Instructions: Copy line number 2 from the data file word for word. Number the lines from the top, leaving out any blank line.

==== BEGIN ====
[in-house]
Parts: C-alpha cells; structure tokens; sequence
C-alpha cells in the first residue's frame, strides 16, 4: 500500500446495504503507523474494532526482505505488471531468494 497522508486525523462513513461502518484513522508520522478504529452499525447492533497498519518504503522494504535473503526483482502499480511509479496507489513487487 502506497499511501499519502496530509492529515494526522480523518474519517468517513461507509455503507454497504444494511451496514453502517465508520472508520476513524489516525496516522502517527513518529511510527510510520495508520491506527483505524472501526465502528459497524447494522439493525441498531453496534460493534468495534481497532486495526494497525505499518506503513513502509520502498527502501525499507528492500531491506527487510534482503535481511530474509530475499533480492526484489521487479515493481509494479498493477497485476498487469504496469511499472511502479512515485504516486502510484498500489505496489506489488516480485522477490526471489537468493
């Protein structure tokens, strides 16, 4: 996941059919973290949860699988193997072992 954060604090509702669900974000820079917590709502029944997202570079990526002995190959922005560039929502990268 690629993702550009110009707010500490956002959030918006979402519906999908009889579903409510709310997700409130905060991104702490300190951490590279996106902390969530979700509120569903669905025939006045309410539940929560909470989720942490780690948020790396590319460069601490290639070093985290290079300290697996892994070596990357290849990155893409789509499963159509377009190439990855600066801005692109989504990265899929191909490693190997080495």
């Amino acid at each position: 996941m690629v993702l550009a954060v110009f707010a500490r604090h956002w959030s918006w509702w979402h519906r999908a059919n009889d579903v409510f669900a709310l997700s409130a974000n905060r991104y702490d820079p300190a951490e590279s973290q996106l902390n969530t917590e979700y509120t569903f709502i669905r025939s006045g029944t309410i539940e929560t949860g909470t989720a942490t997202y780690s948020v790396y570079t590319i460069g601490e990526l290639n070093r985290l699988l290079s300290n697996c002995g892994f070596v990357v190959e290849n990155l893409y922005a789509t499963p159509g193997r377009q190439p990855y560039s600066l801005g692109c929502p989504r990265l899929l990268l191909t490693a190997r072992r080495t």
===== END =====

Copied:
Parts: C-alpha cells; structure tokens; sequence